There’s a lot going on right now. Maybe you’re protesting, maybe you’re donating, maybe you’re keeping tabs on the way your representatives are responding to the present moment. Keep doing that!

Our lives are not one thing, though, and you’re also probably looking to escape, however briefly, into a show or a book or an album that might help you shut out the world or understand it a little better. To get the wheels turning, here’s the stuff filling our queues at Portland Monthly this week, from Shel Silverstein to Supermarket Sweep

MasterChef Junior

Now that quarantine’s got me cooking nearly every meal myself, I’ve turned for inspiration to MasterChef Junior, home to some of America’s best young home cooks aged 8 to 13. Whenever I feel overwhelmed trying to make a complicated dish at home, it’s humbling to watch these kids fillet a whole salmon that weighs nearly as much as they do, cater a wedding of hundreds of guests, or make a deconstructed apple tart with cranberry coulis that makes judge Gordon Ramsay lick his plate.
 
Admittedly, I’ve had a love/hate relationship with the show in the past. While the notoriously cruel Ramsay tends to tone down his hostile demeanor for the young chefs, former judges Joe Bastianich and Graham Elliot often make remarks to the pint-sized contestants that reinforce racism and sexism. I’m currently binge watching the seventh season, where Milk Bar pastry chef Christina Tosi and chef Aarón Sánchez of New Orleans restaurant Johnny Sánchez join Ramsay on the panel of judges, and so far, they’ve been much more thoughtful, inclusive, and fair. —Katherine Chew Hamilton, food editor

The Miniature Wife

What I love about Manuel Gonzales’s 2014 debut short story collection is its uncanny subversion of the mundane. Underneath every seemingly straightforward, everyday backdrop is some fantastic phenomenon, exposing characters to their flaws, desires, and deepest fears. A man sits aboard a plane—that’s been circling the city for 20 years. A woman wakes to the sounds of morning—only to discover the noise has taken on a violent physical form. A couple finds a new home—full of stray animals. A scientist loves his work, his home life, and his wife—and one day, he accidentally shrinks her down to the height of a coffee mug.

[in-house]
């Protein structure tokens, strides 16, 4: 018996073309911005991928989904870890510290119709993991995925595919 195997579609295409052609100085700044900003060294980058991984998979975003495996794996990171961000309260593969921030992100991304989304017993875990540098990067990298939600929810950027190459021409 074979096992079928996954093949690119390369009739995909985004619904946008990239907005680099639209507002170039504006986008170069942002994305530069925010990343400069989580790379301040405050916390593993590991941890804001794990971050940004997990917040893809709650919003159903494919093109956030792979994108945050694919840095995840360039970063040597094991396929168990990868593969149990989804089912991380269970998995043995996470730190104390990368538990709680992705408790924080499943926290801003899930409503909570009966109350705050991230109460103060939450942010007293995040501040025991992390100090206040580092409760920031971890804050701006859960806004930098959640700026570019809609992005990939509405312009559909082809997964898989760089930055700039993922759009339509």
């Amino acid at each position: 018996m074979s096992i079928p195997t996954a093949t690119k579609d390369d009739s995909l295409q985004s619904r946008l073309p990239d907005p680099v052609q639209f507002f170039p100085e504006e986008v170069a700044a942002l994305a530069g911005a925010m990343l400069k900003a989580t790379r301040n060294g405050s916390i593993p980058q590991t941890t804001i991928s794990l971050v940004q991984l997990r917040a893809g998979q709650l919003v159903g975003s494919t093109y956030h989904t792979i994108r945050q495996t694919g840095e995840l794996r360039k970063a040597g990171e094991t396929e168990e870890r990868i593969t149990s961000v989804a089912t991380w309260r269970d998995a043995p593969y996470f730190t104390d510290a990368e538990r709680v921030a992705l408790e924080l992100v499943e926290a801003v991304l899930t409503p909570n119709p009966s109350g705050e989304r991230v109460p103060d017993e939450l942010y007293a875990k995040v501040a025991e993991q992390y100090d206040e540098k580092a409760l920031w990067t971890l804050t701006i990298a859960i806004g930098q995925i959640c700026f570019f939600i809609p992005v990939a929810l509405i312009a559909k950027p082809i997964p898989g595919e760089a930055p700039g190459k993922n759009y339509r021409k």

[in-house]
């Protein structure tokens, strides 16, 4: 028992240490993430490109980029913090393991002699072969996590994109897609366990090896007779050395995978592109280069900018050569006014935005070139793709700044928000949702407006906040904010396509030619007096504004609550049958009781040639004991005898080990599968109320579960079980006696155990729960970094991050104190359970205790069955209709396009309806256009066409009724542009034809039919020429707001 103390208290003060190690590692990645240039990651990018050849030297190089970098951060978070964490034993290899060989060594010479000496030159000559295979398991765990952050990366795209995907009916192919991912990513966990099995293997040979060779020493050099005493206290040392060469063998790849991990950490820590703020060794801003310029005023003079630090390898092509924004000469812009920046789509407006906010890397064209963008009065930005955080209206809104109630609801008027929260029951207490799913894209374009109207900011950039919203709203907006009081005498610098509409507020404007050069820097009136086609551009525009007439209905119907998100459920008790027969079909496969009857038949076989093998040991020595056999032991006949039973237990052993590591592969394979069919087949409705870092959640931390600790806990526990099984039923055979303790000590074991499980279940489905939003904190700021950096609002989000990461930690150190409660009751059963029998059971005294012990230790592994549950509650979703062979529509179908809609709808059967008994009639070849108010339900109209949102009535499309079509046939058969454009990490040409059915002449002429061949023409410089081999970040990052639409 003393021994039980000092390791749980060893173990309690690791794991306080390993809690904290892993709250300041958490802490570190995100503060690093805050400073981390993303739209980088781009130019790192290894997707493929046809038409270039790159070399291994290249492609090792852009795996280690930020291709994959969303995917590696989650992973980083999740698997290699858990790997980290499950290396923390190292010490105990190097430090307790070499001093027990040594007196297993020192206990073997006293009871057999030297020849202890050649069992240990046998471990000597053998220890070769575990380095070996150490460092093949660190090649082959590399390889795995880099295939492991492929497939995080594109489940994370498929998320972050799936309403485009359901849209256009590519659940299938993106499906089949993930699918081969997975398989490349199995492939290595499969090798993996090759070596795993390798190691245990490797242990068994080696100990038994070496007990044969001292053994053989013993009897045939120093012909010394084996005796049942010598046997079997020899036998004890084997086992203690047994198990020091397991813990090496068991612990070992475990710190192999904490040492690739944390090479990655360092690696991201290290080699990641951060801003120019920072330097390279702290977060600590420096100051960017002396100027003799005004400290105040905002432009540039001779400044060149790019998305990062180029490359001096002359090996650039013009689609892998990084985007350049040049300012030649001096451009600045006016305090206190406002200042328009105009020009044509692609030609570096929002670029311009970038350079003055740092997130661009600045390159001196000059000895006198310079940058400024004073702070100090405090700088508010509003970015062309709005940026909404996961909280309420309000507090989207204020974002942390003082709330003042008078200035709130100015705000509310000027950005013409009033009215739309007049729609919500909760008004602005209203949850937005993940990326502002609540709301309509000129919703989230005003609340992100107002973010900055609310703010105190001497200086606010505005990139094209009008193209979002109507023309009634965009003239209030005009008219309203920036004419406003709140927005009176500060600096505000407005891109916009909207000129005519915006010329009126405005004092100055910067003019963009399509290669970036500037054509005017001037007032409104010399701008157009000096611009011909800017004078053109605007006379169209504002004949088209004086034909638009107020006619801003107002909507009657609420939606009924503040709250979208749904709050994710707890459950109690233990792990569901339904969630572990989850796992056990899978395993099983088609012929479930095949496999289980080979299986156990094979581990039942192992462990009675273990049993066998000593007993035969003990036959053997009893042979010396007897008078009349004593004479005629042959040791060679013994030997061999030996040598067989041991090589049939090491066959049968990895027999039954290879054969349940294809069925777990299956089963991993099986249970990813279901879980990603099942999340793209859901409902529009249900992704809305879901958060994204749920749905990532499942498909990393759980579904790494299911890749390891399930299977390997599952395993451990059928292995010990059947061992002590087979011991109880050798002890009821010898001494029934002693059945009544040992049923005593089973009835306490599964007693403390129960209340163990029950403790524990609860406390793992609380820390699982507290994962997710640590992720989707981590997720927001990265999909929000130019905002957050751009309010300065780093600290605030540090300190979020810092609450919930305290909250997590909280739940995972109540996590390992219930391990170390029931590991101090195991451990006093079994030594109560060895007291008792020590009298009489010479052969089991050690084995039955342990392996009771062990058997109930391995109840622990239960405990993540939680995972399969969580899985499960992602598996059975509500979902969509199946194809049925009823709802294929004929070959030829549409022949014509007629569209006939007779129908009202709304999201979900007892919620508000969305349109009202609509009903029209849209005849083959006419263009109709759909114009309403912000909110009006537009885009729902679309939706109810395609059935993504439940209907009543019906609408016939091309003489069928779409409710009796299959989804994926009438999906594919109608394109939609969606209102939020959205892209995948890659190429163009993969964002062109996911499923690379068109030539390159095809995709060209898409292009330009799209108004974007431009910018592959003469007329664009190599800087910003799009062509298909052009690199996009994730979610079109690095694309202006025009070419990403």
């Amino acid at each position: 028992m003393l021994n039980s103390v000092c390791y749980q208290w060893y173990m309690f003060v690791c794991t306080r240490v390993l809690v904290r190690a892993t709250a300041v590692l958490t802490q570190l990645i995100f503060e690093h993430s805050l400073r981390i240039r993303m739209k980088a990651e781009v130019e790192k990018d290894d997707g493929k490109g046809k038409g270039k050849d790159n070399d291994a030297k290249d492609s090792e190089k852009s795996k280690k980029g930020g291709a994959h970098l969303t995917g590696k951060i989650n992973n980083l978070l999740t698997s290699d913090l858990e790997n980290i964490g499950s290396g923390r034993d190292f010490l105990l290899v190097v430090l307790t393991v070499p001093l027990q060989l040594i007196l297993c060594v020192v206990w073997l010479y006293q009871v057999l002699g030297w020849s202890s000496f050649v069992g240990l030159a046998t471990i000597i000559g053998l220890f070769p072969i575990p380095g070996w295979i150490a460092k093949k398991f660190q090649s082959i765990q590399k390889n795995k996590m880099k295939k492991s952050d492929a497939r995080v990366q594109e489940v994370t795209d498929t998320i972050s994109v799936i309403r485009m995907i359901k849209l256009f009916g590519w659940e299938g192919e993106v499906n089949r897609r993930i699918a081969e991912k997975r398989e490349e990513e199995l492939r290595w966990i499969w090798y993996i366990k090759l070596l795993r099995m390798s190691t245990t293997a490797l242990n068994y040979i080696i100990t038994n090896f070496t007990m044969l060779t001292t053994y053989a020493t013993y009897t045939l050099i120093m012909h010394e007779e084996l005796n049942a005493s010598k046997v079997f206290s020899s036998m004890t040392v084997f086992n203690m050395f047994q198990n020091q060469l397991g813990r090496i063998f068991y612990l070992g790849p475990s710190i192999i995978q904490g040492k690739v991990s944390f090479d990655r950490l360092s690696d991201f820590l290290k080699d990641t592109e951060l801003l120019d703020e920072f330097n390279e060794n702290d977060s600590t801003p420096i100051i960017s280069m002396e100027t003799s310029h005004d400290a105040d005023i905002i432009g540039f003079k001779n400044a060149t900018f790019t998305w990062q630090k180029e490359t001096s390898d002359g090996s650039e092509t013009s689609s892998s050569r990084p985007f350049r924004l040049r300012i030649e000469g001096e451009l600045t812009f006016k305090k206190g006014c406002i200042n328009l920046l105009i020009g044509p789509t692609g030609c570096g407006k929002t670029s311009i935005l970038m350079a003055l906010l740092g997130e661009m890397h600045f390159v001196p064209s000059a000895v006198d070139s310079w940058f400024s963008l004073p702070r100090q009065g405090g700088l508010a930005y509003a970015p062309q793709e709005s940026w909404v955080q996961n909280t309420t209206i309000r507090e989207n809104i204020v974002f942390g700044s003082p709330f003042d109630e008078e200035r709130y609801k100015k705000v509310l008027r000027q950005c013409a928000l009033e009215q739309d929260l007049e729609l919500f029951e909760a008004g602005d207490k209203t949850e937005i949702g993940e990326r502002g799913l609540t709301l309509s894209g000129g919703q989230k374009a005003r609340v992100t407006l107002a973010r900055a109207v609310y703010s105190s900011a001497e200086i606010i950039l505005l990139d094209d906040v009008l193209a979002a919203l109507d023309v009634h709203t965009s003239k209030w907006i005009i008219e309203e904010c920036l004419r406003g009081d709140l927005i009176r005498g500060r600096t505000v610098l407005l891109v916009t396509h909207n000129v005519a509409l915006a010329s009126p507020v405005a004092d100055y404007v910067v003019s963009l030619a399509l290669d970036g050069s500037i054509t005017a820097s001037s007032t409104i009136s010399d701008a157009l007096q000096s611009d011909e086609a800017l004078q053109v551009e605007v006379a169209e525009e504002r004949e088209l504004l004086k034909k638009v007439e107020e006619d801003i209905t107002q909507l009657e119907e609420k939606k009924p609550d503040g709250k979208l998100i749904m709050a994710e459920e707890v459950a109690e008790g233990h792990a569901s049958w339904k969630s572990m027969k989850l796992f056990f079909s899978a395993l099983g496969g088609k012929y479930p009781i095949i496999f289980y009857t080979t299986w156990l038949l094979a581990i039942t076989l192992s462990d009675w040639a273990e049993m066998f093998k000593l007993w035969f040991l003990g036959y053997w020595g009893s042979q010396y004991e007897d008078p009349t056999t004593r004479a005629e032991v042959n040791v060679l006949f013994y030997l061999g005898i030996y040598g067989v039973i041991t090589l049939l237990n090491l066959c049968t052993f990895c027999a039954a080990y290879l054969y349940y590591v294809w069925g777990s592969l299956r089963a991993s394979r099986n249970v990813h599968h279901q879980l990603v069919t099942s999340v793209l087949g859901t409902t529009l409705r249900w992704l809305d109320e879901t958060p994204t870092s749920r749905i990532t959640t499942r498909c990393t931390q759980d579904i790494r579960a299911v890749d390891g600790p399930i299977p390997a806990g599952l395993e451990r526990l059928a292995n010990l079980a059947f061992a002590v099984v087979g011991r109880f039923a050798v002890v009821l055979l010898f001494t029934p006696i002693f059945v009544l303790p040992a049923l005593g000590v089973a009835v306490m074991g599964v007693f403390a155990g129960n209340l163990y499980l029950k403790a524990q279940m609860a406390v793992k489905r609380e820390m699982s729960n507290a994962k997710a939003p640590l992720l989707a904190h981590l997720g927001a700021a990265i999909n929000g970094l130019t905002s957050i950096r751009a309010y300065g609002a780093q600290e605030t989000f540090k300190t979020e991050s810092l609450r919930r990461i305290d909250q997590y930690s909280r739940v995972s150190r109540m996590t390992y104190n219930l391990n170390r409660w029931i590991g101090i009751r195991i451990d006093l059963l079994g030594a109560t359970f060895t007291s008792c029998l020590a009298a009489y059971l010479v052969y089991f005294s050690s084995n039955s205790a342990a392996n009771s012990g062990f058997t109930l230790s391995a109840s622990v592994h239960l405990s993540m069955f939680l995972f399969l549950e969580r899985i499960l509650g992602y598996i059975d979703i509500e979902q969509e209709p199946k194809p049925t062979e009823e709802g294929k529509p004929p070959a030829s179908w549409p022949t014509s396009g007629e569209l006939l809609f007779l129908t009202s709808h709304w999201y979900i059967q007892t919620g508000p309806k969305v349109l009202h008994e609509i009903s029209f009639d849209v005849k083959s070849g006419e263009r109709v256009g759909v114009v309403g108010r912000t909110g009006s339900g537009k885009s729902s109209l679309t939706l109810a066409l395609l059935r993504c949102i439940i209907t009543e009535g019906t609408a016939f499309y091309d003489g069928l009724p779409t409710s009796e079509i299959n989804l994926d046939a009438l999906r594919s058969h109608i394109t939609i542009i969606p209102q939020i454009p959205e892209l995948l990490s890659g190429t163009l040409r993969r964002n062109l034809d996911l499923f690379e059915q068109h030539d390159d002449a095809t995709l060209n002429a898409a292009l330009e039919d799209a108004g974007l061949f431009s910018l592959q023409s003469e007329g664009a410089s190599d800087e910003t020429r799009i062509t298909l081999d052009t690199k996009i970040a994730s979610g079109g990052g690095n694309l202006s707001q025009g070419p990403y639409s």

The stories in The Miniature Wife & Other Stories are funny, tragic, bizarre, and exciting. We’re delighted by their imagination, shocked by their strangeness, and moved by their humanity. Gabriel Granillo, digital editor

Supermarket Sweep

Apparently the rest of the world was already briefed on this one, but if you, like me, were not alive when ’90s game show classic Supermarket Sweep premiered and were busy mainlining Disney Channel original content during its syndication heyday, let me introduce you to the concept. People with names like Doreen and Chuck are plucked from a studio audience while holding conspicuous name brand products. Invariably, they are dressed like actors in a Tim & Eric sketch—the most plaid you have ever seen. David Ruprecht, the host, who is openly bad at his job, stumbles through weird small talk with everybody and bravely refuses to crack even one single joke. Teams of two play ludicrous mini-challenges like "What Costs More, These Peanuts Or This Shampoo?" and then Ruprecht shills for an insane ’90s product like, for example, a kitchen knife that launches Ritz crackers (real).